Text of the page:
By Juan Diego Raimondi on 06|14|12
Today, User Experience is almost universally associated with digital media and devices. Yet long before the internet or iPlayer, people were struggling with how to make products more usable by the people they’re intended for. Books, in particular, developed whole architectures and navigation tools – from prologues, introductions, chapters and appendixes to page numbers, footnotes and indexes – to aid their readers’ journeys through text and graphics.
So it seems only appropriate, that one of the best ways to enhance your User Experience expertise is to immerse yourself in a good book on the subject. To help guide your choices, here are Making Sense’s top-10 UX tomes:
Don’t make me think by Steve Krug
Steve Krug’s Don’t Make Me Think focuses on web usability. Its premise is that a good software program or website should let users accomplish their intended tasks as easily and directly as possible. A person tends to take the first available solution to their problem – Krug terms this ‘sactisficing’ – so good design should take advantage of this.
The Design of Everyday Things by Don Norman
Don Norman’s classic work on the cognitive aspects of design contains examples of good and bad practice. And explains simple design rules for making diverse items – from cars and computers to doors and telephones – more usable. Although its focus is physical objects, The Design of Everyday Things stresses the importance of understanding the needs of users – a key concern for any UI professional.
Designing Interfaces: Patterns for Effective Interaction Design by Jenifer Tidwell
Designing Interfaces: Patterns for Effective Interaction Design looks at interface and interaction design, structured as a pattern language. It features real-live examples from desktop applications, web sites, web applications, mobile devices, and everything in between.
About Face by Alan Cooper
When About Face was first published in 1995, the idea of designing products based on human goals was a revolutionary concept. Thanks to the work of Alan Cooper and other pioneers, interaction design is now widely recognized as a unique and vital discipline. But the work is far from finished. This completely updated edition presents the effective and practical tools you need to design great desktop applications, Web 2.0 sites and mobile devices.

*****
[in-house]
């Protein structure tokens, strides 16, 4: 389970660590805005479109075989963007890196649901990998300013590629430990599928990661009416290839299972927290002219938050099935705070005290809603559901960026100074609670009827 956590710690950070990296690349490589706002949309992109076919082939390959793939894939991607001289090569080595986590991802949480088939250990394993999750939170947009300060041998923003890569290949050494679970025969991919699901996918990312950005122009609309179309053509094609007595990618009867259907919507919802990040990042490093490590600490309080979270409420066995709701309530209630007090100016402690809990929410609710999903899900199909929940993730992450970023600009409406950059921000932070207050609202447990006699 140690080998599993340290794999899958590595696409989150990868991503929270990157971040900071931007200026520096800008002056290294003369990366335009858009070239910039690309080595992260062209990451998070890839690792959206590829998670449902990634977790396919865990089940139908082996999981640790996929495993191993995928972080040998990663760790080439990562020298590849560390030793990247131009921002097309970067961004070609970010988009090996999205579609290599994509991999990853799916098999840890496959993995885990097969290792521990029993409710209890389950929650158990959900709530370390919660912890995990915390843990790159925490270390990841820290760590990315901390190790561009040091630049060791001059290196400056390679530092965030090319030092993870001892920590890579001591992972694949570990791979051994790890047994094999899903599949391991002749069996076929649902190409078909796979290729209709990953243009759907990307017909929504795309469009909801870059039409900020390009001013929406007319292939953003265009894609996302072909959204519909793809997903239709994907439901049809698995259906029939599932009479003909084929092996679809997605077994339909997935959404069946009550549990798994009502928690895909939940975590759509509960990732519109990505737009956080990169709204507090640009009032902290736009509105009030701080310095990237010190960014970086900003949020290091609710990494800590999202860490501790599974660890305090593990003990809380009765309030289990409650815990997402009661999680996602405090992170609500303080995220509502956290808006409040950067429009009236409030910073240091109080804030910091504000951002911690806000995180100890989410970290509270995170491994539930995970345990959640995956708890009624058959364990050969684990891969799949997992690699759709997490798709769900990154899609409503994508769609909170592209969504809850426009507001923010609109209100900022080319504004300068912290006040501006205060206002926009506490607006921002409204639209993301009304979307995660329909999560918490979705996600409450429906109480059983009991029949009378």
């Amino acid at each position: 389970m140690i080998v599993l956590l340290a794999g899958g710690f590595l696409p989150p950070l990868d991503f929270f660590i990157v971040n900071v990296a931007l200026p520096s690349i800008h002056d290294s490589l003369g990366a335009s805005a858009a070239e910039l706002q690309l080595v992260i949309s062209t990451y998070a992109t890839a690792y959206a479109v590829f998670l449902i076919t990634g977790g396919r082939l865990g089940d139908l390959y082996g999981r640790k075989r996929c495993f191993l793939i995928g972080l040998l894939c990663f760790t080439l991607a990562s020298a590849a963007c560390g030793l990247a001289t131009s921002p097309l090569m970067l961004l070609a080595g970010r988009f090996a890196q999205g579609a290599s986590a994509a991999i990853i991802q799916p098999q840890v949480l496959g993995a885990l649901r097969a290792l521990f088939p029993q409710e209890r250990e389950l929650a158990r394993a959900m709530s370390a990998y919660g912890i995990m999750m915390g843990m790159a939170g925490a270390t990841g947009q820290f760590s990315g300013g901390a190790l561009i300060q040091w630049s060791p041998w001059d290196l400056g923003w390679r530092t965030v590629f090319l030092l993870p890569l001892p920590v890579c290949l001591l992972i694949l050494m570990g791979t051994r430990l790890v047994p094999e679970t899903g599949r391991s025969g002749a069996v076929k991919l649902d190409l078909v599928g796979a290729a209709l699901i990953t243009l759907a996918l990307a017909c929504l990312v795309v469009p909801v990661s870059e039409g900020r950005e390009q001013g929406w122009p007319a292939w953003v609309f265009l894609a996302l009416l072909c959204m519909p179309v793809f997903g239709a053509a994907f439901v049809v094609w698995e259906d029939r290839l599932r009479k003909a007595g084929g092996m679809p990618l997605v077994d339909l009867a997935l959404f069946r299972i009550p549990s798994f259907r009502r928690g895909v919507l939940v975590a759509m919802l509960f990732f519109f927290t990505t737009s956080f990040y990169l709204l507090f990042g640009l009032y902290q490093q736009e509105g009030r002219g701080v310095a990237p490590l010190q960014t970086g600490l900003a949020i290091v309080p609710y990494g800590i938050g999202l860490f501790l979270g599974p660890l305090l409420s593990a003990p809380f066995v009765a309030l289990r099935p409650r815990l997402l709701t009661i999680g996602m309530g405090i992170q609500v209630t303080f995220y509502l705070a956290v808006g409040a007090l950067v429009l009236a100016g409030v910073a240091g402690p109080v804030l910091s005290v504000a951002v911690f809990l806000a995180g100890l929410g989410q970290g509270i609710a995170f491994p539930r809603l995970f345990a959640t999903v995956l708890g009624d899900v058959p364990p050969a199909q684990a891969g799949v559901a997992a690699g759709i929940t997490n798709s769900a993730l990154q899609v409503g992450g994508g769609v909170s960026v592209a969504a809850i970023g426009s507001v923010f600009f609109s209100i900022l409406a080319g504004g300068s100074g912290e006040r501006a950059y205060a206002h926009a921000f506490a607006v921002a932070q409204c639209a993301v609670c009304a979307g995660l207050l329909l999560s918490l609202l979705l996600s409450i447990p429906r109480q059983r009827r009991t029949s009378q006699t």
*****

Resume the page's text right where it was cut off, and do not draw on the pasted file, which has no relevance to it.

The Smashing Book by Smashing Magazine
Best practices in modern web design come under the spotlight in The Smashing Book. It shares technical tips and best practices on coding, usability and optimization. And shows you how to create successful user interfaces and apply marketing principles to increase conversion rates. You’ll also see how to get the most out of typography, color and branding, to produce intuitive and effective web designs.
Universal Principles of Design by William Lidwell, Kritina Holden and Jill Butler
Universal Principles of Design is the first cross-disciplinary reference book on design. It features clear explanations of 100 design concepts – from the 80/20 rule, chunking and baby-face bias to Ockham’s razor, self-similarity and storytelling. And demonstrates these with clear visual examples. Richly illustrated and easy to navigate, the book’s crafted to boost readers’ knowledge.
The Visual Display of Quantitative Information by Edward R. Tufte
The Visual Display of Quantitative Information is a timeless classic on how complex data should be presented graphically. The book’s elegant in its typography and layout, and seamlessly integrates lucid text with perfectly chosen visual examples.
User Interface Design for Programmers by Joel Sposky
Joel Sposky proposes simple, logical rules anyone can use to improve any UI, from traditional GUI applications to websites and consumer electronics. The book is brilliantly readable with its main axiom – the need to align the program model and the user model – both rational and simple. In a fun and entertaining way, Spolky makes UI design easy for programmers to grasp.
Web Form Design: Filling in the Blanks by Luke Wroblewski
Forms make or break the most crucial online interactions: checkout, registration and any task requiring information entry. In Web Form Design, Luke Wroblewski draws on original research, his considerable experience at Yahoo! and eBay, and the views of many of the field’s leading designers. He shows you everything you need to know about designing effective and engaging web forms.
Ergonomics, quantification, evaluation and navigation come under Jef Raskin’s microscope. His overriding theme is that poor planning by programmers and inadequate awareness of how people actually use software means many current computer interfaces are hard or impossible to use. He complements these compelling observations with suggestions for more usable UIs.
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